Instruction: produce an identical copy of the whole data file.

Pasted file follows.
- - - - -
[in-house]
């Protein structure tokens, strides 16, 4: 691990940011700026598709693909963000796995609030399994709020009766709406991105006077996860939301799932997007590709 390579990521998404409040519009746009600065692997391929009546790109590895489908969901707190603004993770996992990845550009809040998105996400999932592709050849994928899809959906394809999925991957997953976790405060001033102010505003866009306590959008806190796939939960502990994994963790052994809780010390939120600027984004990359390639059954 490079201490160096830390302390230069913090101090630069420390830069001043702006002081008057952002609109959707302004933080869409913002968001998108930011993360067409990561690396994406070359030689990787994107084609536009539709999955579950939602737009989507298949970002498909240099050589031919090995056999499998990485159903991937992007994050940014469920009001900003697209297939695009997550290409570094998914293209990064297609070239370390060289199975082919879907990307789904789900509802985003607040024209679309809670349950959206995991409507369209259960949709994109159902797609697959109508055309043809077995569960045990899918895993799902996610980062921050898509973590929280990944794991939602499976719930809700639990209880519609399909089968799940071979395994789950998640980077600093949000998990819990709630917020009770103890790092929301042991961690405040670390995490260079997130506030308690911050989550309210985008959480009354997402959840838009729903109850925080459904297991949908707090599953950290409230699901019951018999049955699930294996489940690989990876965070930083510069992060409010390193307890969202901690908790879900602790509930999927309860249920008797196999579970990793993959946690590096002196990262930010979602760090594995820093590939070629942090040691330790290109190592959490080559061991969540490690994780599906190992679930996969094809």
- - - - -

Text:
[in-house]
């Protein structure tokens, strides 16, 4: 691990940011700026598709693909963000796995609030399994709020009766709406991105006077996860939301799932997007590709 390579990521998404409040519009746009600065692997391929009546790109590895489908969901707190603004993770996992990845550009809040998105996400999932592709050849994928899809959906394809999925991957997953976790405060001033102010505003866009306590959008806190796939939960502990994994963790052994809780010390939120600027984004990359390639059954 490079201490160096830390302390230069913090101090630069420390830069001043702006002081008057952002609109959707302004933080869409913002968001998108930011993360067409990561690396994406070359030689990787994107084609536009539709999955579950939602737009989507298949970002498909240099050589031919090995056999499998990485159903991937992007994050940014469920009001900003697209297939695009997550290409570094998914293209990064297609070239370390060289199975082919879907990307789904789900509802985003607040024209679309809670349950959206995991409507369209259960949709994109159902797609697959109508055309043809077995569960045990899918895993799902996610980062921050898509973590929280990944794991939602499976719930809700639990209880519609399909089968799940071979395994789950998640980077600093949000998990819990709630917020009770103890790092929301042991961690405040670390995490260079997130506030308690911050989550309210985008959480009354997402959840838009729903109850925080459904297991949908707090599953950290409230699901019951018999049955699930294996489940690989990876965070930083510069992060409010390193307890969202901690908790879900602790509930999927309860249920008797196999579970990793993959946690590096002196990262930010979602760090594995820093590939070629942090040691330790290109190592959490080559061991969540490690994780599906190992679930996969094809």